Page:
People who were owed as much as $100,000 in severance would instead receive nothing. If your employer owes you unpaid wages or vacation pay at the time of bankruptcy, the federal Wage Earner Protection Program (WEPP) may be able to help you secure those funds. You should also speak to an employment lawyer about making a claim for unpaid wages, as the directors of a company may very well be liable for such payments.

READ MORE: The top 5 termination myths — and what you need to know about being fired from a job

What happens if I am still on a layoff when the company closes down?

If you are on a temporary layoff when your employer shuts down permanently, you will still be entitled to a severance package. Your employer can’t ignore their legal obligation to provide you with compensation just because they have stopped operations.

A temporary layoff is illegal to begin with. Unless your employment contract allows your employer to put you on a temporary layoff, or you have accepted similar layoffs in the past, your employer can’t make drastic changes to your hours of work or pay. If they do, contact my law firm immediately. We can pursue a claim for constructive dismissal, and you can likely leave your job with full severance pay.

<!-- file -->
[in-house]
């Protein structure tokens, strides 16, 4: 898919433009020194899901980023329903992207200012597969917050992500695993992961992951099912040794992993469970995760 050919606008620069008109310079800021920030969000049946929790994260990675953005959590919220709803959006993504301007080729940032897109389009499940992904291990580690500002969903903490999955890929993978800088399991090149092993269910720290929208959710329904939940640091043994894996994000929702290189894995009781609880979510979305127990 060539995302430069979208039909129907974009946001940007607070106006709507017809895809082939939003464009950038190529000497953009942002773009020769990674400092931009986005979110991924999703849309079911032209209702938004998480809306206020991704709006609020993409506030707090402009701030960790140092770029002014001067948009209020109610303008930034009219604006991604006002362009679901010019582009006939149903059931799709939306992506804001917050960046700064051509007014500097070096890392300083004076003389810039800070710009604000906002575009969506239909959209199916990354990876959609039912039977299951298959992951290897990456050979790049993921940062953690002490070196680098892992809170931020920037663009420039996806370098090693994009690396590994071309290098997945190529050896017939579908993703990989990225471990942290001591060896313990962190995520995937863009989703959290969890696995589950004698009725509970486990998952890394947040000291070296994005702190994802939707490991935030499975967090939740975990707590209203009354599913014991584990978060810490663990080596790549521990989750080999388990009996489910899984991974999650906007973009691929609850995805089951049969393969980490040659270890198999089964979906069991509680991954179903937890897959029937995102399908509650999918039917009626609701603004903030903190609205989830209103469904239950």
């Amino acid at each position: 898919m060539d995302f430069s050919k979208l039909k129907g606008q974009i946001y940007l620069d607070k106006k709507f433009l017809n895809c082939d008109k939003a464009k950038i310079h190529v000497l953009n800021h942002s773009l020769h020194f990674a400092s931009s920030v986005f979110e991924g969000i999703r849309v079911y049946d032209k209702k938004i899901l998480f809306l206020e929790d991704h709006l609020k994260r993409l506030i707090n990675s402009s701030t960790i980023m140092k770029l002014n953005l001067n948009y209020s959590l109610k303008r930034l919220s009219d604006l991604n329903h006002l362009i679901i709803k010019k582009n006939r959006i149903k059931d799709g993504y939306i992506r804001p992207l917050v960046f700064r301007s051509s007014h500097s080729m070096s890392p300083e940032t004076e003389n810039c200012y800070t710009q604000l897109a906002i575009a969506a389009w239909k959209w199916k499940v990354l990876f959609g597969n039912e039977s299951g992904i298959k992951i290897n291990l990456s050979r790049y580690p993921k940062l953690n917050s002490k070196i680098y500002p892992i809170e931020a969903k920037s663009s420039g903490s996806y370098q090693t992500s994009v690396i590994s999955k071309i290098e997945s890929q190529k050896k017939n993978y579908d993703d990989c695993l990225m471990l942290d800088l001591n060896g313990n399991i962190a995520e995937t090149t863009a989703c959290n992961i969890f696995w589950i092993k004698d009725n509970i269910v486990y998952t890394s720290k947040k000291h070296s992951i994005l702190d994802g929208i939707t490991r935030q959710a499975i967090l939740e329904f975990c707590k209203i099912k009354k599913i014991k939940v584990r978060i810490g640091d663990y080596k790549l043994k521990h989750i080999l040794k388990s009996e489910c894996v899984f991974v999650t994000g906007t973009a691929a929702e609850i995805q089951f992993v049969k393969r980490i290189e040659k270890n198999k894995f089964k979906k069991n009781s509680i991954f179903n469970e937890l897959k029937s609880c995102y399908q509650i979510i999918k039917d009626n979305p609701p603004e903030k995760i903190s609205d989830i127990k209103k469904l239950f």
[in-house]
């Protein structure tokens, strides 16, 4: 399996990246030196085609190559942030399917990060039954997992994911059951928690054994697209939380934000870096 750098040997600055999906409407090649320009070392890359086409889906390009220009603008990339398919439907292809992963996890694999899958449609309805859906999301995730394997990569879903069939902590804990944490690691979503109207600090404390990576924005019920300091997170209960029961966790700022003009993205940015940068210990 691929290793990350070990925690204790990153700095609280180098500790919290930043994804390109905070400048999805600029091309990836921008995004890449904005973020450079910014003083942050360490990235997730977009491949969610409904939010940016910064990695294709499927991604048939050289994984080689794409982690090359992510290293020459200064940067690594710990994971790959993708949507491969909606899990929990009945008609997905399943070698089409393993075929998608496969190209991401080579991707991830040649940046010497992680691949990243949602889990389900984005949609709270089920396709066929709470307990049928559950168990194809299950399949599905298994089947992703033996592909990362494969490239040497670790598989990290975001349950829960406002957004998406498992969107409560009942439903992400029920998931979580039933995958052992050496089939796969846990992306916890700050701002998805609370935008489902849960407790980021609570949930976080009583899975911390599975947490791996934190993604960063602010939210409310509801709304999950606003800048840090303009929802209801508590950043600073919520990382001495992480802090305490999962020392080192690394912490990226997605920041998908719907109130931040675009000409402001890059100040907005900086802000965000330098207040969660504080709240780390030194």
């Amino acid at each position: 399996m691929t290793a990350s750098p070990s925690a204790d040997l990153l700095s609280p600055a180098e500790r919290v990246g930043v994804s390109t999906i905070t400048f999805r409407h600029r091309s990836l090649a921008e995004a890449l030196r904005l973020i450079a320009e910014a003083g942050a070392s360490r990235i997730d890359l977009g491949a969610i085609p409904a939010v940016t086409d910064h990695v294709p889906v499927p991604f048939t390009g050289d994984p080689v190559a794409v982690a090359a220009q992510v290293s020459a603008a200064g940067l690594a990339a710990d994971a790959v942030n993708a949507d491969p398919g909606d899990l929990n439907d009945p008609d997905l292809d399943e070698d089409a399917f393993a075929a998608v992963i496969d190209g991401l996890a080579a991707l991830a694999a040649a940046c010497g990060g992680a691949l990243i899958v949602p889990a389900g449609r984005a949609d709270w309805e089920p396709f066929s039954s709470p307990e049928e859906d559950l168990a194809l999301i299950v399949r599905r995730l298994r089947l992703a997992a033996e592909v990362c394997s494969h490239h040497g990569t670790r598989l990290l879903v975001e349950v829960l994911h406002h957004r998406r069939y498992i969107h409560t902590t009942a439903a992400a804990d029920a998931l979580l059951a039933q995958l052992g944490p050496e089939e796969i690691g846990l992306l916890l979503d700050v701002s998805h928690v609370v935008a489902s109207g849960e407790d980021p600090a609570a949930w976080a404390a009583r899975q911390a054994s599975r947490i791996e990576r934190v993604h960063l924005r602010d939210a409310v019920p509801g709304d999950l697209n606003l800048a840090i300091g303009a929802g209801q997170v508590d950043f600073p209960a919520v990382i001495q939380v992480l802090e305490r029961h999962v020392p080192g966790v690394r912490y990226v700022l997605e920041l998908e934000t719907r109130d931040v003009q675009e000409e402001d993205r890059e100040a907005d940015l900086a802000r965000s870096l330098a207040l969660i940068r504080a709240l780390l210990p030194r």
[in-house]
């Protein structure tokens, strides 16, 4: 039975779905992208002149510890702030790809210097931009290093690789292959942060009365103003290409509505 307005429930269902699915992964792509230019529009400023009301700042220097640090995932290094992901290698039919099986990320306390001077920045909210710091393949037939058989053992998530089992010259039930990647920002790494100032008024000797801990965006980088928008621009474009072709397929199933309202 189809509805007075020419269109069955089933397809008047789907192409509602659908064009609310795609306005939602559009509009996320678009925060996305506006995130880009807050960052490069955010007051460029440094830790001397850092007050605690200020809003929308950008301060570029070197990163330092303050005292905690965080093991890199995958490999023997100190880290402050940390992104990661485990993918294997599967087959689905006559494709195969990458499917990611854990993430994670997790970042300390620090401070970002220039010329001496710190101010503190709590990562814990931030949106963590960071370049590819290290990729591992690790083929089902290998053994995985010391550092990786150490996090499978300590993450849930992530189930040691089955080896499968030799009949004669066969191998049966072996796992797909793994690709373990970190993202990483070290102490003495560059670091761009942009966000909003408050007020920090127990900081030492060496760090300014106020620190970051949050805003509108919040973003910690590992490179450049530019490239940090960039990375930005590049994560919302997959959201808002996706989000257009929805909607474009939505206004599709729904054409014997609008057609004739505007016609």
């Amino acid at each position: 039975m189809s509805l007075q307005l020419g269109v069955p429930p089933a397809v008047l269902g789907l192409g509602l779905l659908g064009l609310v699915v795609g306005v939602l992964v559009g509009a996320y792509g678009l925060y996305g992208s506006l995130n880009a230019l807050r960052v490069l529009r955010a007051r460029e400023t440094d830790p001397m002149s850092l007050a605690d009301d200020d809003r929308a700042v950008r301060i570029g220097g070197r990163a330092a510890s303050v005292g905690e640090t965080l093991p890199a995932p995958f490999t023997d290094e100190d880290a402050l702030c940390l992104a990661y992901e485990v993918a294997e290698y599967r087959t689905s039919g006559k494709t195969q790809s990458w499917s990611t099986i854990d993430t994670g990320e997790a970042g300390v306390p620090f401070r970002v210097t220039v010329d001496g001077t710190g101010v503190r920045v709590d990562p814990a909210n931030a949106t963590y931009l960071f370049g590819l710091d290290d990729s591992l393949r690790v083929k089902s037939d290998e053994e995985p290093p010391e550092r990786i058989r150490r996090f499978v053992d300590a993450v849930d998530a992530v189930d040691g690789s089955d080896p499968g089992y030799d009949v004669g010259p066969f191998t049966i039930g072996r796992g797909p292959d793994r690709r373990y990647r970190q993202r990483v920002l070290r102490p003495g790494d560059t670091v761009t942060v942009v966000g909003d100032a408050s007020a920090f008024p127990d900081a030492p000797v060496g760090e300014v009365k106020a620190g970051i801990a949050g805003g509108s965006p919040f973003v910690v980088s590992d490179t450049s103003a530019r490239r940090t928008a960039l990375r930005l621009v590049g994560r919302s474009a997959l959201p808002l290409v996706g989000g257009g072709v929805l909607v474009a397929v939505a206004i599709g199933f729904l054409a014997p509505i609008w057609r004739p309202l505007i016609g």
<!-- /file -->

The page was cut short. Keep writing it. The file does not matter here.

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READ MORE: Return company property, call an employment lawyer: 5 things to do right away if you’re fired

Can my employer give me working notice?

Your employer can give you advance notice of the company’s permanent closure. This is called working notice.

If the business plans to close three months from now, your boss can set that as your termination date and have you work through those remaining months. A period of working notice counts toward your overall severance pay, but many employers fail to provide the correct amount of pay after the notice period ends. If an employee is entitled to 10 months’ worth of pay when they are fired, then given three months of working notice, they should still receive seven months of pay.

Do I get EI if my employer goes out of business?

The purpose of employment insurance (EI), like severance pay, is to provide a financial bridge to help you pay your bills until you find new employment. When an employee loses their job through no fault of their own, including when a business closes, they should be entitled to EI.

When should I speak to an employment lawyer?

If you are let go or laid off, you should speak to an employment lawyer at Samfiru Tumarkin LLP right away. It’s critical to have your severance offer reviewed before you sign it. We can help you protect your rights and secure your full legal entitlements to severance pay.

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Have you been let go from your job? Are you trying to properly calculate the amount of severance pay owed to you?

Contact the firm or call 1-855-821-5900 to secure assistance from an employment lawyer in Ontario, British Columbia or Alberta. Get the advice you need — and the compensation you deserve.

Lior Samfiru is an employment lawyer and partner at Samfiru Tumarkin LLP, Canada’s most positively reviewed law firm specializing in employment law and long-term disability claims. He provides free advice as the host of Canada’s only Employment Law Show on TV and radio.